Around the same time, across the continent in Norway, Ingvar Hognaland of Hatteland Group, faced with the problem of a congested warehouse, conceived a grid-based ASRS system with robots on top to fetch, store, and deliver correct orders in totes to workers at the station. He developed a prototype for internal use in Hatteland in 2002 and, after witnessing the level of efficiency it achieved, rolled out his ASRS, named AutoStore, to its first local customer, Elotec, in 2005.
Autostore robots use an algorithm to fetch and store totes and communicate with one another over a radio network. It had been deployed in 35 countries by the time of its IPO in 2021, with customers including PUMA, Gucci, Lufthansa, and the FBI.
RFID and better data
In order to better identify and track its inventory, Walmart adopted the radio frequency identification (RFID) tag for cases and pallets, effectively requiring 100 of its suppliers to also adopt the technology in 2003. But due to high cost and low ROI, the requirement to use RFID was put on hold by 2009.
DHL had a better experience with RFID. One of DHL's most important products, the SmartSensor, began as an RFID pilot in 2006. The logistics firm collaborated with IBM, Intel, Philips, and SAP to create an RFID sensor tag that can track temperature fluctuations during the shipping of pharmaceuticals. The SmartSensors were first introduced in 2010, and by 2016, DHL announced that 62,000 SmartSensors had been deployed. In addition to RFID, the latest generation of SmartSensors is integrated with Near Field Communication (NFC), which allows data in tags to be read by a mobile phone.
As the cost of RFID has gone down since the days of Walmart’s initiative, interest in adoption has returned. When used in conjunction with AMRs to scan RFID tags, it presents an appealing automated solution. The daunting task of keeping track of a large amount of inventory could now be accomplished swiftly and with minimal manual labour. In recent years, using RFID along with AMRs has captured the attention of retailers that have their own e-commerce channels, such as Decathlon in 2019. Since 2019, Nike and Adidas have also used RFID tags on some of their inventory, but without the AMR deployment.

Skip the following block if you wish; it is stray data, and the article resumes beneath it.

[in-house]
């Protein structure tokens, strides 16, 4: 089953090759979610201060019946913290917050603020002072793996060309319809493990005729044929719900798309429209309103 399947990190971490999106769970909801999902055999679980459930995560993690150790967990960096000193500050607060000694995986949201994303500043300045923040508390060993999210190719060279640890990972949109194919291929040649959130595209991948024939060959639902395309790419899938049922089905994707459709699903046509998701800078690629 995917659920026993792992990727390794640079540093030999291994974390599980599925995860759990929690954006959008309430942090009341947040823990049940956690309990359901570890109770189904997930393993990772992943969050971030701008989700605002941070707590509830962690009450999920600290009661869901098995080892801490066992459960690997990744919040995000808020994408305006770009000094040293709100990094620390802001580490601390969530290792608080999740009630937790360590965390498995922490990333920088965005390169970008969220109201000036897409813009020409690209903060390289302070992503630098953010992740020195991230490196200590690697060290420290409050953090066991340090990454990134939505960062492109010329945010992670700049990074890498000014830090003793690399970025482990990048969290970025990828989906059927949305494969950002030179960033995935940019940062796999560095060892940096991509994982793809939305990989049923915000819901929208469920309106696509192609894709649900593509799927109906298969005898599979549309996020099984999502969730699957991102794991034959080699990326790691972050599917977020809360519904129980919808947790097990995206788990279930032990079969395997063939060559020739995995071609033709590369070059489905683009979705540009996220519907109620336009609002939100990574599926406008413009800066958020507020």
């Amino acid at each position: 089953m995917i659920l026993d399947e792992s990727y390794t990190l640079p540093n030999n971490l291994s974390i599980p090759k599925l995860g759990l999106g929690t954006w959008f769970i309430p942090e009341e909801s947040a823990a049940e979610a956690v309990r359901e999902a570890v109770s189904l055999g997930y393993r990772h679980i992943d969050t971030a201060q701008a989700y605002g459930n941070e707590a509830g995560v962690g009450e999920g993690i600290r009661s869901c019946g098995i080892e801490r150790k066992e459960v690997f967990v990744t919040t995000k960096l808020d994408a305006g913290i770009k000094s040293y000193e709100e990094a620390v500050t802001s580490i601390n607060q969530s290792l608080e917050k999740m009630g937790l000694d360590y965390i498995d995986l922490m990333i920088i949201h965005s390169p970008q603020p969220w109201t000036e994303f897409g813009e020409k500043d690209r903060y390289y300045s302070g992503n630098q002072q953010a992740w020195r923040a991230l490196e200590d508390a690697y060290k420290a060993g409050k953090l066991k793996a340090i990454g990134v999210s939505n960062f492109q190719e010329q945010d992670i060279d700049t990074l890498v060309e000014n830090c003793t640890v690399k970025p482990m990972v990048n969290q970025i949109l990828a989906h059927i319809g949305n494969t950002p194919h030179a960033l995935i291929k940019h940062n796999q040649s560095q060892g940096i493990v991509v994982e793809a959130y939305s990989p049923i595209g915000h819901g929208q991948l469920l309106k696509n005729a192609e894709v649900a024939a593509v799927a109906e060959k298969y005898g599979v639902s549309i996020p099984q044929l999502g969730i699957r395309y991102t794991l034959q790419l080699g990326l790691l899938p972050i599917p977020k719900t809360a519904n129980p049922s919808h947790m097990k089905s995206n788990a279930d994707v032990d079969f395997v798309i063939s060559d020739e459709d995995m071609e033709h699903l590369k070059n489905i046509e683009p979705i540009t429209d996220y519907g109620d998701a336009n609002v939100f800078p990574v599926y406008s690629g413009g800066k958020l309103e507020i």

The right technology at the right time
Between 2000 and 2020, robotic advancements – particularly the AMRs and ASRS – pushed warehouse productivity to new heights, just in time to help e-commerce take off. RFID is also being recognised as a critical component for enabling an Internet-of-Things (IoT) environment. RFID is being utilised to track things further along the supply chain, such as from the warehouse to retailers, as soon as its cost becomes acceptable. The technologies mentioned above has helped improving supply chain's most pressing issues, such as warehouse space optimization, labour efficiency, and inventory tracking.
In the next report, we will be looking into the impact Covid-19 on supply chain and robotics adoption.